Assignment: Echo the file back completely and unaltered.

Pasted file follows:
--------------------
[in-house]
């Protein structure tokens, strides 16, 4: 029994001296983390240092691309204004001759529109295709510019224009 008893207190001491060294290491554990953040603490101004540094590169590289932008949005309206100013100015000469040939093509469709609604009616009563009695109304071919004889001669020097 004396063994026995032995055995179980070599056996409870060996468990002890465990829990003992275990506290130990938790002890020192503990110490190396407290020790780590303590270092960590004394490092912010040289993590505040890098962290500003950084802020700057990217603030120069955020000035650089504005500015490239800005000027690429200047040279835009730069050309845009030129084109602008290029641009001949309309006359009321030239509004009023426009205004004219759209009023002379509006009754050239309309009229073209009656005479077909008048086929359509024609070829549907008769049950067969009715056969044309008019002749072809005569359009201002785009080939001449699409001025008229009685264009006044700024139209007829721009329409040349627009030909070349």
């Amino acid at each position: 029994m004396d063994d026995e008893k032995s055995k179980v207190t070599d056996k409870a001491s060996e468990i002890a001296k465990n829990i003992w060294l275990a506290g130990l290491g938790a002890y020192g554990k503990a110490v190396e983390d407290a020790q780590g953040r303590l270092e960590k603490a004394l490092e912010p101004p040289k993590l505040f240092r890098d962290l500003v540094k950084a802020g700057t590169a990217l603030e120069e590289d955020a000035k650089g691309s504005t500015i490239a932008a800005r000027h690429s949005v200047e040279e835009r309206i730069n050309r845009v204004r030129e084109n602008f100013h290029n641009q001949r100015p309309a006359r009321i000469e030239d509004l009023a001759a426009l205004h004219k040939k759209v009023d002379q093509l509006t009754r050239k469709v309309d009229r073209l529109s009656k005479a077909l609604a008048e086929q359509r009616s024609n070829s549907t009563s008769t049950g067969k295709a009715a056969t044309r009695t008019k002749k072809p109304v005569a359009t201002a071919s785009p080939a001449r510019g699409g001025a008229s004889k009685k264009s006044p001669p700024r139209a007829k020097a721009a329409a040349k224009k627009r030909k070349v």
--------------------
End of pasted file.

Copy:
[in-house]
């Protein structure tokens, strides 16, 4: 029994001296983390240092691309204004001759529109295709510019224009 008893207190001491060294290491554990953040603490101004540094590169590289932008949005309206100013100015000469040939093509469709609604009616009563009695109304071919004889001669020097 004396063994026995032995055995179980070599056996409870060996468990002890465990829990003992275990506290130990938790002890020192503990110490190396407290020790780590303590270092960590004394490092912010040289993590505040890098962290500003950084802020700057990217603030120069955020000035650089504005500015490239800005000027690429200047040279835009730069050309845009030129084109602008290029641009001949309309006359009321030239509004009023426009205004004219759209009023002379509006009754050239309309009229073209009656005479077909008048086929359509024609070829549907008769049950067969009715056969044309008019002749072809005569359009201002785009080939001449699409001025008229009685264009006044700024139209007829721009329409040349627009030909070349």
């Amino acid at each position: 029994m004396d063994d026995e008893k032995s055995k179980v207190t070599d056996k409870a001491s060996e468990i002890a001296k465990n829990i003992w060294l275990a506290g130990l290491g938790a002890y020192g554990k503990a110490v190396e983390d407290a020790q780590g953040r303590l270092e960590k603490a004394l490092e912010p101004p040289k993590l505040f240092r890098d962290l500003v540094k950084a802020g700057t590169a990217l603030e120069e590289d955020a000035k650089g691309s504005t500015i490239a932008a800005r000027h690429s949005v200047e040279e835009r309206i730069n050309r845009v204004r030129e084109n602008f100013h290029n641009q001949r100015p309309a006359r009321i000469e030239d509004l009023a001759a426009l205004h004219k040939k759209v009023d002379q093509l509006t009754r050239k469709v309309d009229r073209l529109s009656k005479a077909l609604a008048e086929q359509r009616s024609n070829s549907t009563s008769t049950g067969k295709a009715a056969t044309r009695t008019k002749k072809p109304v005569a359009t201002a071919s785009p080939a001449r510019g699409g001025a008229s004889k009685k264009s006044p001669p700024r139209a007829k020097a721009a329409a040349k224009k627009r030909k070349v």